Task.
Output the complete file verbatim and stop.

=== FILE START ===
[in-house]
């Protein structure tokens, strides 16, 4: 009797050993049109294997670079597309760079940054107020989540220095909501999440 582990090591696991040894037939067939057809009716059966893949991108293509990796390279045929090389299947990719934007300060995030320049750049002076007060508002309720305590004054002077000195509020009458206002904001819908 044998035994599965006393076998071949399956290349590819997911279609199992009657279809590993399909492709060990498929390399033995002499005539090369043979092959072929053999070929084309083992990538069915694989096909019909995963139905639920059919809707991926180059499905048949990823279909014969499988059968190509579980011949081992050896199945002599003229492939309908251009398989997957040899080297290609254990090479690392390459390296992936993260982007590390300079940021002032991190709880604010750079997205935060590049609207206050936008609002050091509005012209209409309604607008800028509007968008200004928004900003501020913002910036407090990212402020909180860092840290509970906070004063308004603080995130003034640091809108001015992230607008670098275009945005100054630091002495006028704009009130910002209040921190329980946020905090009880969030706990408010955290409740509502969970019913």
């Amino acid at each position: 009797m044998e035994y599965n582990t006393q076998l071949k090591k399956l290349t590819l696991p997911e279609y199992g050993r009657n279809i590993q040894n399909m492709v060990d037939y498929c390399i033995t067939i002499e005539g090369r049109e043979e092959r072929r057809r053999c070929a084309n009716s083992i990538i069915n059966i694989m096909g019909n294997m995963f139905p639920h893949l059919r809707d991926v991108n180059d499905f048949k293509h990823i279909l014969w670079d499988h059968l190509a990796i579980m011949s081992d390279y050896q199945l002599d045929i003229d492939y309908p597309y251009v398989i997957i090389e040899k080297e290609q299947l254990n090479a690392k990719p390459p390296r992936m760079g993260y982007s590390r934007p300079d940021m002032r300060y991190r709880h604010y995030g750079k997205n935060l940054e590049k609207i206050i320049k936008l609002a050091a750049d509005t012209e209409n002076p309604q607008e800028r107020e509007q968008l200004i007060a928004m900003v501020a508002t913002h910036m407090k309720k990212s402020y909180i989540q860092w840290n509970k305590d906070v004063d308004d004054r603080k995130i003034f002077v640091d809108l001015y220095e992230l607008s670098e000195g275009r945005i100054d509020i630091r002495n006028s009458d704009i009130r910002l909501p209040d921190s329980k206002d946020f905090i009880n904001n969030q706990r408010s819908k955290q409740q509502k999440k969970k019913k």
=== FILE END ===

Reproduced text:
[in-house]
């Protein structure tokens, strides 16, 4: 009797050993049109294997670079597309760079940054107020989540220095909501999440 582990090591696991040894037939067939057809009716059966893949991108293509990796390279045929090389299947990719934007300060995030320049750049002076007060508002309720305590004054002077000195509020009458206002904001819908 044998035994599965006393076998071949399956290349590819997911279609199992009657279809590993399909492709060990498929390399033995002499005539090369043979092959072929053999070929084309083992990538069915694989096909019909995963139905639920059919809707991926180059499905048949990823279909014969499988059968190509579980011949081992050896199945002599003229492939309908251009398989997957040899080297290609254990090479690392390459390296992936993260982007590390300079940021002032991190709880604010750079997205935060590049609207206050936008609002050091509005012209209409309604607008800028509007968008200004928004900003501020913002910036407090990212402020909180860092840290509970906070004063308004603080995130003034640091809108001015992230607008670098275009945005100054630091002495006028704009009130910002209040921190329980946020905090009880969030706990408010955290409740509502969970019913």
């Amino acid at each position: 009797m044998e035994y599965n582990t006393q076998l071949k090591k399956l290349t590819l696991p997911e279609y199992g050993r009657n279809i590993q040894n399909m492709v060990d037939y498929c390399i033995t067939i002499e005539g090369r049109e043979e092959r072929r057809r053999c070929a084309n009716s083992i990538i069915n059966i694989m096909g019909n294997m995963f139905p639920h893949l059919r809707d991926v991108n180059d499905f048949k293509h990823i279909l014969w670079d499988h059968l190509a990796i579980m011949s081992d390279y050896q199945l002599d045929i003229d492939y309908p597309y251009v398989i997957i090389e040899k080297e290609q299947l254990n090479a690392k990719p390459p390296r992936m760079g993260y982007s590390r934007p300079d940021m002032r300060y991190r709880h604010y995030g750079k997205n935060l940054e590049k609207i206050i320049k936008l609002a050091a750049d509005t012209e209409n002076p309604q607008e800028r107020e509007q968008l200004i007060a928004m900003v501020a508002t913002h910036m407090k309720k990212s402020y909180i989540q860092w840290n509970k305590d906070v004063d308004d004054r603080k995130i003034f002077v640091d809108l001015y220095e992230l607008s670098e000195g275009r945005i100054d509020i630091r002495n006028s009458d704009i009130r910002l909501p209040d921190s329980k206002d946020f905090i009880n904001n969030q706990r408010s819908k955290q409740q509502k999440k969970k019913k």